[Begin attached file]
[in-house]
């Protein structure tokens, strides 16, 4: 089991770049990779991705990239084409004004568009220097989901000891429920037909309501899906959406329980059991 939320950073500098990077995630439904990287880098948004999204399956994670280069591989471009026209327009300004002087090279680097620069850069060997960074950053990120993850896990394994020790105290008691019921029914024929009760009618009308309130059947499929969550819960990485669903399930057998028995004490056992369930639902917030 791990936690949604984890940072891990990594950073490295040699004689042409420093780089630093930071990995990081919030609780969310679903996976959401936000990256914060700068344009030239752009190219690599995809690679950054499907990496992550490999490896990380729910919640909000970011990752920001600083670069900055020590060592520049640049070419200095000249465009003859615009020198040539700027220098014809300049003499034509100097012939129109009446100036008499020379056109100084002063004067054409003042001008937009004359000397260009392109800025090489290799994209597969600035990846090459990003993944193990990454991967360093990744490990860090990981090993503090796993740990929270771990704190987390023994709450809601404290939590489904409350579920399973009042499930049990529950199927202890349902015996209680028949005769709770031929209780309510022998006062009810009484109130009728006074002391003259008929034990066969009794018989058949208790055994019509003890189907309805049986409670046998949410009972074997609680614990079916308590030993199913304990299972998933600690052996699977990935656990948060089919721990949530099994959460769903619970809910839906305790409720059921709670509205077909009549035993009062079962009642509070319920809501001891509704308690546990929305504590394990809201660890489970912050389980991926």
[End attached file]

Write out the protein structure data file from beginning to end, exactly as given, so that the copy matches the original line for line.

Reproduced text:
[in-house]
């Protein structure tokens, strides 16, 4: 089991770049990779991705990239084409004004568009220097989901000891429920037909309501899906959406329980059991 939320950073500098990077995630439904990287880098948004999204399956994670280069591989471009026209327009300004002087090279680097620069850069060997960074950053990120993850896990394994020790105290008691019921029914024929009760009618009308309130059947499929969550819960990485669903399930057998028995004490056992369930639902917030 791990936690949604984890940072891990990594950073490295040699004689042409420093780089630093930071990995990081919030609780969310679903996976959401936000990256914060700068344009030239752009190219690599995809690679950054499907990496992550490999490896990380729910919640909000970011990752920001600083670069900055020590060592520049640049070419200095000249465009003859615009020198040539700027220098014809300049003499034509100097012939129109009446100036008499020379056109100084002063004067054409003042001008937009004359000397260009392109800025090489290799994209597969600035990846090459990003993944193990990454991967360093990744490990860090990981090993503090796993740990929270771990704190987390023994709450809601404290939590489904409350579920399973009042499930049990529950199927202890349902015996209680028949005769709770031929209780309510022998006062009810009484109130009728006074002391003259008929034990066969009794018989058949208790055994019509003890189907309805049986409670046998949410009972074997609680614990079916308590030993199913304990299972998933600690052996699977990935656990948060089919721990949530099994959460769903619970809910839906305790409720059921709670509205077909009549035993009062079962009642509070319920809501001891509704308690546990929305504590394990809201660890489970912050389980991926």